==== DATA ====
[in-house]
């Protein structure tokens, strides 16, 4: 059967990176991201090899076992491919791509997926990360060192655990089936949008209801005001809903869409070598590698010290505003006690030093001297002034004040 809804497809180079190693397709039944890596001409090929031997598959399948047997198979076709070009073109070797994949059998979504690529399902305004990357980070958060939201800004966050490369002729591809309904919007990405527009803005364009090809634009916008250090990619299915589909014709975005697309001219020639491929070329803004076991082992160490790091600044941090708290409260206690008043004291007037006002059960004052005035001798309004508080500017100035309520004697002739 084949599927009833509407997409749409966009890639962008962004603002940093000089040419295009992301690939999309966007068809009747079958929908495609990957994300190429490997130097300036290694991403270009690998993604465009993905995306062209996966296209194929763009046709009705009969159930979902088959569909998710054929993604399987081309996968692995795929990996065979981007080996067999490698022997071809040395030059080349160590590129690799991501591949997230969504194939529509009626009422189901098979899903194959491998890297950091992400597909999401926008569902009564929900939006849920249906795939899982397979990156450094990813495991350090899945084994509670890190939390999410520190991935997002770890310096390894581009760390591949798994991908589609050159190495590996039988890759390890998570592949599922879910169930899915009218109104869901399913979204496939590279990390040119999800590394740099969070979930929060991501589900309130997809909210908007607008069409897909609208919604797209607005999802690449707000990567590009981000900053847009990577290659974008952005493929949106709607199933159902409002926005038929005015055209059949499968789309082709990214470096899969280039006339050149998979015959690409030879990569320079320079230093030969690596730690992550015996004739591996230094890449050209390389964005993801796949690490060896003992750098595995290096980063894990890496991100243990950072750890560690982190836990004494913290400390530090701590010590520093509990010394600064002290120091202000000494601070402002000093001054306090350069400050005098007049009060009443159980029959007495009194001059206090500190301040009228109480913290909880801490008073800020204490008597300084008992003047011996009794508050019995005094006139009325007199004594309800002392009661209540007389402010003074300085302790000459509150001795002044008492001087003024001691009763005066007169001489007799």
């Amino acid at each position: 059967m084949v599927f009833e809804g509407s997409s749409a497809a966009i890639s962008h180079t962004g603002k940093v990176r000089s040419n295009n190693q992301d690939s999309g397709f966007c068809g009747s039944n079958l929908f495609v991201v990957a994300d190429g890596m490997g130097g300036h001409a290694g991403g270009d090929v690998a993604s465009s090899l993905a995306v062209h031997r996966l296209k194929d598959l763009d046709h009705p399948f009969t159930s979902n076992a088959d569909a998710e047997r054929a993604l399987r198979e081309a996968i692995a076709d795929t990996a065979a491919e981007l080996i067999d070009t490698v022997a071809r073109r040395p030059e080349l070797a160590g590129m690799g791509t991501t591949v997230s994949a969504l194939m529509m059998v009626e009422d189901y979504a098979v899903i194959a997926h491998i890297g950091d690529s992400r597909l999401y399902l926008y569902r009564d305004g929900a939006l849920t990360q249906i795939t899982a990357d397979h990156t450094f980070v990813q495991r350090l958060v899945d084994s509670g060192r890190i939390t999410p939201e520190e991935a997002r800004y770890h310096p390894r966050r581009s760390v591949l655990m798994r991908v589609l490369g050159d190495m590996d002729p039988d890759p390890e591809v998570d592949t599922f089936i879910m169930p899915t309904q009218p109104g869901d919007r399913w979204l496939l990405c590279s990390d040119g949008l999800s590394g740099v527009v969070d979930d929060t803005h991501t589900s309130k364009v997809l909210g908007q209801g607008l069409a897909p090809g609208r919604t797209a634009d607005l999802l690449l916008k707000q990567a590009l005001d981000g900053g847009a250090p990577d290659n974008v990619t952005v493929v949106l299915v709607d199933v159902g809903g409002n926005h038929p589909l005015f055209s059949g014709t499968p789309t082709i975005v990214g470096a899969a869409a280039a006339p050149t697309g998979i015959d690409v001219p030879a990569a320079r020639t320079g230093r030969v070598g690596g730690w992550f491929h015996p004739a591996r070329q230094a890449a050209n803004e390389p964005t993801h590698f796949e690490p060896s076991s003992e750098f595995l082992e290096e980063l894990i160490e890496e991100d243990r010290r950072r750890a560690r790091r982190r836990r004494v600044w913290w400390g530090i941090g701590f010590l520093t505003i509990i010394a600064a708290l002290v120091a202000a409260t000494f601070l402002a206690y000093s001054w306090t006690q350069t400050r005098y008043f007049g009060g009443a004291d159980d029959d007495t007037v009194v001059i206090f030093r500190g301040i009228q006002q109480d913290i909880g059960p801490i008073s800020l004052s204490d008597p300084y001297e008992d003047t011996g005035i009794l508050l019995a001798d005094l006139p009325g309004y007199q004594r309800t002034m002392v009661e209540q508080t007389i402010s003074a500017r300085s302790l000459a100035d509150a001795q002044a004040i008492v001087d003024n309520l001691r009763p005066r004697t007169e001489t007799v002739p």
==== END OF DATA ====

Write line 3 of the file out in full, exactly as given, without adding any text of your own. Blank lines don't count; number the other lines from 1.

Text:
């Amino acid at each position: 059967m084949v599927f009833e809804g509407s997409s749409a497809a966009i890639s962008h180079t962004g603002k940093v990176r000089s040419n295009n190693q992301d690939s999309g397709f966007c068809g009747s039944n079958l929908f495609v991201v990957a994300d190429g890596m490997g130097g300036h001409a290694g991403g270009d090929v690998a993604s465009s090899l993905a995306v062209h031997r996966l296209k194929d598959l763009d046709h009705p399948f009969t159930s979902n076992a088959d569909a998710e047997r054929a993604l399987r198979e081309a996968i692995a076709d795929t990996a065979a491919e981007l080996i067999d070009t490698v022997a071809r073109r040395p030059e080349l070797a160590g590129m690799g791509t991501t591949v997230s994949a969504l194939m529509m059998v009626e009422d189901y979504a098979v899903i194959a997926h491998i890297g950091d690529s992400r597909l999401y399902l926008y569902r009564d305004g929900a939006l849920t990360q249906i795939t899982a990357d397979h990156t450094f980070v990813q495991r350090l958060v899945d084994s509670g060192r890190i939390t999410p939201e520190e991935a997002r800004y770890h310096p390894r966050r581009s760390v591949l655990m798994r991908v589609l490369g050159d190495m590996d002729p039988d890759p390890e591809v998570d592949t599922f089936i879910m169930p899915t309904q009218p109104g869901d919007r399913w979204l496939l990405c590279s990390d040119g949008l999800s590394g740099v527009v969070d979930d929060t803005h991501t589900s309130k364009v997809l909210g908007q209801g607008l069409a897909p090809g609208r919604t797209a634009d607005l999802l690449l916008k707000q990567a590009l005001d981000g900053g847009a250090p990577d290659n974008v990619t952005v493929v949106l299915v709607d199933v159902g809903g409002n926005h038929p589909l005015f055209s059949g014709t499968p789309t082709i975005v990214g470096a899969a869409a280039a006339p050149t697309g998979i015959d690409v001219p030879a990569a320079r020639t320079g230093r030969v070598g690596g730690w992550f491929h015996p004739a591996r070329q230094a890449a050209n803004e390389p964005t993801h590698f796949e690490p060896s076991s003992e750098f595995l082992e290096e980063l894990i160490e890496e991100d243990r010290r950072r750890a560690r790091r982190r836990r004494v600044w913290w400390g530090i941090g701590f010590l520093t505003i509990i010394a600064a708290l002290v120091a202000a409260t000494f601070l402002a206690y000093s001054w306090t006690q350069t400050r005098y008043f007049g009060g009443a004291d159980d029959d007495t007037v009194v001059i206090f030093r500190g301040i009228q006002q109480d913290i909880g059960p801490i008073s800020l004052s204490d008597p300084y001297e008992d003047t011996g005035i009794l508050l019995a001798d005094l006139p009325g309004y007199q004594r309800t002034m002392v009661e209540q508080t007389i402010s003074a500017r300085s302790l000459a100035d509150a001795q002044a004040i008492v001087d003024n309520l001691r009763p005066r004697t007169e001489t007799v002739p």